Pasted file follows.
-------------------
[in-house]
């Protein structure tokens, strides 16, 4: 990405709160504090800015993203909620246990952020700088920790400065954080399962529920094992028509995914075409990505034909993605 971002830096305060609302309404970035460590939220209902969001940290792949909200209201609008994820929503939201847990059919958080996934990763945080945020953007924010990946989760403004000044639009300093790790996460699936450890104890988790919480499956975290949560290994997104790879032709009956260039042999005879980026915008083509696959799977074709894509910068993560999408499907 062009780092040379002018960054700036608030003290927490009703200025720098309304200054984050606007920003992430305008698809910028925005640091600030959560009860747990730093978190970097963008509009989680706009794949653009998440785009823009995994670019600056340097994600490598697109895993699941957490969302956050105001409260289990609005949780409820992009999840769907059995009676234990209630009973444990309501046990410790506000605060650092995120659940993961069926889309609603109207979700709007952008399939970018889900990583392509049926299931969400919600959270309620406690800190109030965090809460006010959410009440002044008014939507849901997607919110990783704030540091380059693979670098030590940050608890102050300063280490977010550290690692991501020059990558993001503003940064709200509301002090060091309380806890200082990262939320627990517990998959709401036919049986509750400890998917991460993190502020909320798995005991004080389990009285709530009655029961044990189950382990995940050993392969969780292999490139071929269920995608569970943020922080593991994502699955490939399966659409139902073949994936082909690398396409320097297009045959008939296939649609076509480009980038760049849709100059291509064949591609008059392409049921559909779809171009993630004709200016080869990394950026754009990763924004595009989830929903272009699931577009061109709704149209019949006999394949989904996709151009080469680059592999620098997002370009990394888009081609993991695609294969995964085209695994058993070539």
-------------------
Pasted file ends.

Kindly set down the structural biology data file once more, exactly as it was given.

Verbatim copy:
[in-house]
């Protein structure tokens, strides 16, 4: 990405709160504090800015993203909620246990952020700088920790400065954080399962529920094992028509995914075409990505034909993605 971002830096305060609302309404970035460590939220209902969001940290792949909200209201609008994820929503939201847990059919958080996934990763945080945020953007924010990946989760403004000044639009300093790790996460699936450890104890988790919480499956975290949560290994997104790879032709009956260039042999005879980026915008083509696959799977074709894509910068993560999408499907 062009780092040379002018960054700036608030003290927490009703200025720098309304200054984050606007920003992430305008698809910028925005640091600030959560009860747990730093978190970097963008509009989680706009794949653009998440785009823009995994670019600056340097994600490598697109895993699941957490969302956050105001409260289990609005949780409820992009999840769907059995009676234990209630009973444990309501046990410790506000605060650092995120659940993961069926889309609603109207979700709007952008399939970018889900990583392509049926299931969400919600959270309620406690800190109030965090809460006010959410009440002044008014939507849901997607919110990783704030540091380059693979670098030590940050608890102050300063280490977010550290690692991501020059990558993001503003940064709200509301002090060091309380806890200082990262939320627990517990998959709401036919049986509750400890998917991460993190502020909320798995005991004080389990009285709530009655029961044990189950382990995940050993392969969780292999490139071929269920995608569970943020922080593991994502699955490939399966659409139902073949994936082909690398396409320097297009045959008939296939649609076509480009980038760049849709100059291509064949591609008059392409049921559909779809171009993630004709200016080869990394950026754009990763924004595009989830929903272009699931577009061109709704149209019949006999394949989904996709151009080469680059592999620098997002370009990394888009081609993991695609294969995964085209695994058993070539």